Doing Bad By Doing Good
Three years after a devastating 7.0 earthquake struck Haiti, the situation remains dire. Estimates suggest that more than 350,000 displaced Haitians continue to live in tent camps across the country. Half of the camps lack on-site access to water and toilets, raising serious health and sanitary concerns. Despite billions of dollars in foreign aid and the efforts of thousands of NGOs and tens of thousands of aid workers, rebuilding remains sluggish. How can humanitarian efforts, intended to help alleviate suffering, fail so badly?
Doing Bad by Doing Good answers this question both in the case of Haiti and in other instances of human suffering. Moving past emotional and ideological-driven debates, Doing Bad by Doing Good uses the economic way of thinking to focus on the constraints and realities facing humanitarians. It explains how and why humanitarian efforts not only fail but impose harms on those who are already suffering.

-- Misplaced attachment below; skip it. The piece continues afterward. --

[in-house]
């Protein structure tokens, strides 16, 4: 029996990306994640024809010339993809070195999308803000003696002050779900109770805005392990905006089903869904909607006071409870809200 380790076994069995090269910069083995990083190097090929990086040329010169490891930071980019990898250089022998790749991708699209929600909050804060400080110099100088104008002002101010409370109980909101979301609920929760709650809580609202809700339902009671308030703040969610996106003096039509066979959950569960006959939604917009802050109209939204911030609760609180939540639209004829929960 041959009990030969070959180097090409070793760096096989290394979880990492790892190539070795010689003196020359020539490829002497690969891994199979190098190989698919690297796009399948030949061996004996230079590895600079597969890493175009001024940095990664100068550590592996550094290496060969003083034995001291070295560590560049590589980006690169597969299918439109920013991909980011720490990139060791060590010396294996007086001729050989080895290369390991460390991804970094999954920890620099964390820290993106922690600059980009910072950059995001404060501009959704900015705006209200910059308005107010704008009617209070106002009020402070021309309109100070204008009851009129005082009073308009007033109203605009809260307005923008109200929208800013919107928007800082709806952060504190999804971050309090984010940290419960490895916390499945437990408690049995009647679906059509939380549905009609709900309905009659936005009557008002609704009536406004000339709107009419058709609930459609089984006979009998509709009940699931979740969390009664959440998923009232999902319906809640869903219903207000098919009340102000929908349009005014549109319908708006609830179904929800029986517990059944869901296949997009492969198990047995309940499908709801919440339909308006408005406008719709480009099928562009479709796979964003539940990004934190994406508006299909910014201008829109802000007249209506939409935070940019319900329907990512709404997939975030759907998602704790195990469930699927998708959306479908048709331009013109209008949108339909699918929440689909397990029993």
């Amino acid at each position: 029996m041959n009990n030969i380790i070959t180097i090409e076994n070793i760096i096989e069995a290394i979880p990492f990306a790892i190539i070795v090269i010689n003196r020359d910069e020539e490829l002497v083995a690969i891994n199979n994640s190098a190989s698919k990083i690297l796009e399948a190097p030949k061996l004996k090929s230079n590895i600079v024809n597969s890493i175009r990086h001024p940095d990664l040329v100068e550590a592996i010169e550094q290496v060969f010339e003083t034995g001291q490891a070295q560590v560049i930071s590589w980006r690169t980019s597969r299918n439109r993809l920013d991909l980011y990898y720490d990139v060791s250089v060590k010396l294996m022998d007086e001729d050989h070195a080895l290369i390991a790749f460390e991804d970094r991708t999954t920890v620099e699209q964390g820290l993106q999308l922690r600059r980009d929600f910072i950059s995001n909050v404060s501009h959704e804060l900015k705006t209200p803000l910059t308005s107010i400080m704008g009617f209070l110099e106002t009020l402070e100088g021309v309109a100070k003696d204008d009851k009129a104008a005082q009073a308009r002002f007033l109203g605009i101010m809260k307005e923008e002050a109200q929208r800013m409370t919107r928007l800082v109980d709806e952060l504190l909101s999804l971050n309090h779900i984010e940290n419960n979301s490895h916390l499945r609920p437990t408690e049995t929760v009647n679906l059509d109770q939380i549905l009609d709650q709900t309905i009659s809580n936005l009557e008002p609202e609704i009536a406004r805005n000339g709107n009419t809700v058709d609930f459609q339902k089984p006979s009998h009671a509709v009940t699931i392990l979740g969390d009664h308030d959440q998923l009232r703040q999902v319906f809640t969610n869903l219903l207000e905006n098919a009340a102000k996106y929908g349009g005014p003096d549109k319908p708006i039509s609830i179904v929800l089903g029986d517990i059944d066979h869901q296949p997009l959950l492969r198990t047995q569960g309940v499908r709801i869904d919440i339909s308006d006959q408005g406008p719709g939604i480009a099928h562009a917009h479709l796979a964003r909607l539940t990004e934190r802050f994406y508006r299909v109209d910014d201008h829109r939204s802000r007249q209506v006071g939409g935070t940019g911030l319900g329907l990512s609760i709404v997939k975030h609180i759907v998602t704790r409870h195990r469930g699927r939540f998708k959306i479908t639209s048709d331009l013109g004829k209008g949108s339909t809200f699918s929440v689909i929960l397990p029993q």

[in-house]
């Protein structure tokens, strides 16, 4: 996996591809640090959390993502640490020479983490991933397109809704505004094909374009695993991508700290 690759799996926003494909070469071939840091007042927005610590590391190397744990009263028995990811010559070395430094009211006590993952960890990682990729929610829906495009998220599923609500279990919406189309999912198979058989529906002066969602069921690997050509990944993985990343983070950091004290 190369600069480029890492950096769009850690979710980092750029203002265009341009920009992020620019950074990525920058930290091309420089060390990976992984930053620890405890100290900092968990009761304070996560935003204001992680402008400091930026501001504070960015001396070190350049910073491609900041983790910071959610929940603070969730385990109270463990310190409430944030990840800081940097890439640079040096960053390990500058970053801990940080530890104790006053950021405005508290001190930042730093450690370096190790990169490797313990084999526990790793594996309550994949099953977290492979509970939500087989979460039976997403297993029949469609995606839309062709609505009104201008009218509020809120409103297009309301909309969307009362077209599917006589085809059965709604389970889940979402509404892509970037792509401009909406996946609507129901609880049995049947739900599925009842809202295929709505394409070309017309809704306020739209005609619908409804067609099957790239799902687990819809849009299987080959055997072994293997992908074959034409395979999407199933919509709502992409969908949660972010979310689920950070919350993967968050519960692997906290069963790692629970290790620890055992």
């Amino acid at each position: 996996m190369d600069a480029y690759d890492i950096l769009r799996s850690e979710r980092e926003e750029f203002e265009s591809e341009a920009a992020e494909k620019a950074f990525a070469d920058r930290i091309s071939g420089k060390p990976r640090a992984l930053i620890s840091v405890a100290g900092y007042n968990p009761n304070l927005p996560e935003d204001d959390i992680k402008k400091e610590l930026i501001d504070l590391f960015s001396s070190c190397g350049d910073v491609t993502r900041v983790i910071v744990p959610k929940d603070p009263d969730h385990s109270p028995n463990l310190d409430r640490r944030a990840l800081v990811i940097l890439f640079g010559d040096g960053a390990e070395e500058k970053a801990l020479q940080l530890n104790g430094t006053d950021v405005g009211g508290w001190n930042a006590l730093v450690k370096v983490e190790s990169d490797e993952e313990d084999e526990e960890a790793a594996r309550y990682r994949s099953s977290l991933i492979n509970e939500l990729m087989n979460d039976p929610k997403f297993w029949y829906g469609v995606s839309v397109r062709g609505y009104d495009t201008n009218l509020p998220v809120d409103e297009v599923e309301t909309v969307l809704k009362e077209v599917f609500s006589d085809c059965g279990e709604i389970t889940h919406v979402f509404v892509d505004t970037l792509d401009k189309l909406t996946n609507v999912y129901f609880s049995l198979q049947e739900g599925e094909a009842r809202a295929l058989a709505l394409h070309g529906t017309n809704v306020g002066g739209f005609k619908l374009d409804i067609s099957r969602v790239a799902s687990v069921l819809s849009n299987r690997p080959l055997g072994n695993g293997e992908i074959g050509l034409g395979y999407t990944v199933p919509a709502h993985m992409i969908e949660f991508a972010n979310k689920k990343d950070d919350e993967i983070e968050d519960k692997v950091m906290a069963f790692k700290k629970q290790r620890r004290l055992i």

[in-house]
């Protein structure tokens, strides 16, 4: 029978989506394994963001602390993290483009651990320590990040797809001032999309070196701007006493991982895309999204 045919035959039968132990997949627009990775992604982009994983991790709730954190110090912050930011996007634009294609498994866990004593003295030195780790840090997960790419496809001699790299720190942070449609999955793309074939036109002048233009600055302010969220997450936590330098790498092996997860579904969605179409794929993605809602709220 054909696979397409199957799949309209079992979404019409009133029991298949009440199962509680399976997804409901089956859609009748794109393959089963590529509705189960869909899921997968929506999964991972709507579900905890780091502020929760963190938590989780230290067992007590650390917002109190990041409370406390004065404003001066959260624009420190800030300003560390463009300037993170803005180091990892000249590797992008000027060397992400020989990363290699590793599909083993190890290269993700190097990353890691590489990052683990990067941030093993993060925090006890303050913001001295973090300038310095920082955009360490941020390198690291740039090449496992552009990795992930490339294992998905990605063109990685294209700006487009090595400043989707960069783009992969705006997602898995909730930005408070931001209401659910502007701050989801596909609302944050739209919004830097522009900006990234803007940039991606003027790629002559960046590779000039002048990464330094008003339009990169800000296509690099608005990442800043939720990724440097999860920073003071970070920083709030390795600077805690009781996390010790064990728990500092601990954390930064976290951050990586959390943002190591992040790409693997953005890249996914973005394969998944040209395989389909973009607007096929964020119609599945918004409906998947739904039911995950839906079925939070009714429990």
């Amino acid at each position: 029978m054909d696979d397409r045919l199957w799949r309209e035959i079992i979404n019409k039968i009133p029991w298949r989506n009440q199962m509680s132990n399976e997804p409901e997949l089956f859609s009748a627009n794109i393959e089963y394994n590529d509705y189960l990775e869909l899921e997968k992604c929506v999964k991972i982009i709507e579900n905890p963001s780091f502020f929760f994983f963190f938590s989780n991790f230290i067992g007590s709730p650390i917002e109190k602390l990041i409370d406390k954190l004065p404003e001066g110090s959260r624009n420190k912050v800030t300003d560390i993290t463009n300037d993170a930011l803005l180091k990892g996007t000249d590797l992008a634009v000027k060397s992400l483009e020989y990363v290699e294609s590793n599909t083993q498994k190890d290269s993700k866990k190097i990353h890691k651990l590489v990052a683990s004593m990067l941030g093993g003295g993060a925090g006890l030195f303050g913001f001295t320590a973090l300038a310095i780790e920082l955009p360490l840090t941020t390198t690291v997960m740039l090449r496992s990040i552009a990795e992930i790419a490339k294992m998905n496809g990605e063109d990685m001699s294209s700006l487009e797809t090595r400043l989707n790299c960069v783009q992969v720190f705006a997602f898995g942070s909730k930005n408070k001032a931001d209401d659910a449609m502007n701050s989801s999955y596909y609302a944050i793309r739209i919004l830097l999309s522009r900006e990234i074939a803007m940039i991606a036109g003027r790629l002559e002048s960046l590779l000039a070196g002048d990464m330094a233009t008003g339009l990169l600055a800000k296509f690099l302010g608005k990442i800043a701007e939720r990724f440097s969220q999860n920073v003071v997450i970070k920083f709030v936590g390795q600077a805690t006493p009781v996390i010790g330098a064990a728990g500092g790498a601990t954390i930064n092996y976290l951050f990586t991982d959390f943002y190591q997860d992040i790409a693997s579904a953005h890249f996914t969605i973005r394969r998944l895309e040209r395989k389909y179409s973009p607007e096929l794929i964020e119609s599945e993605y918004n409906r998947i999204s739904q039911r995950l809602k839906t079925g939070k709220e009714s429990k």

Lessons of Humanitarian Action
Doing Bad by Doing Good uses the economic way of thinking to develop the economics of humanitarianism and yields four key lessons regarding humanitarian action.
Christopher Coyne is the F.A. Harper Professor of Economics at George Mason University and the Associate Director of the F. A. Hayek Program for Advanced Study in Philosophy, Politics, and Economics at the Mercatus Center. He is also the Co-Editor of The Review of Austrian Economics, the Co-Editor of The Independent Review , and the Book Review Editor of Public Choice. In 2008, he was named the Hayek Fellow at the London School of Economics.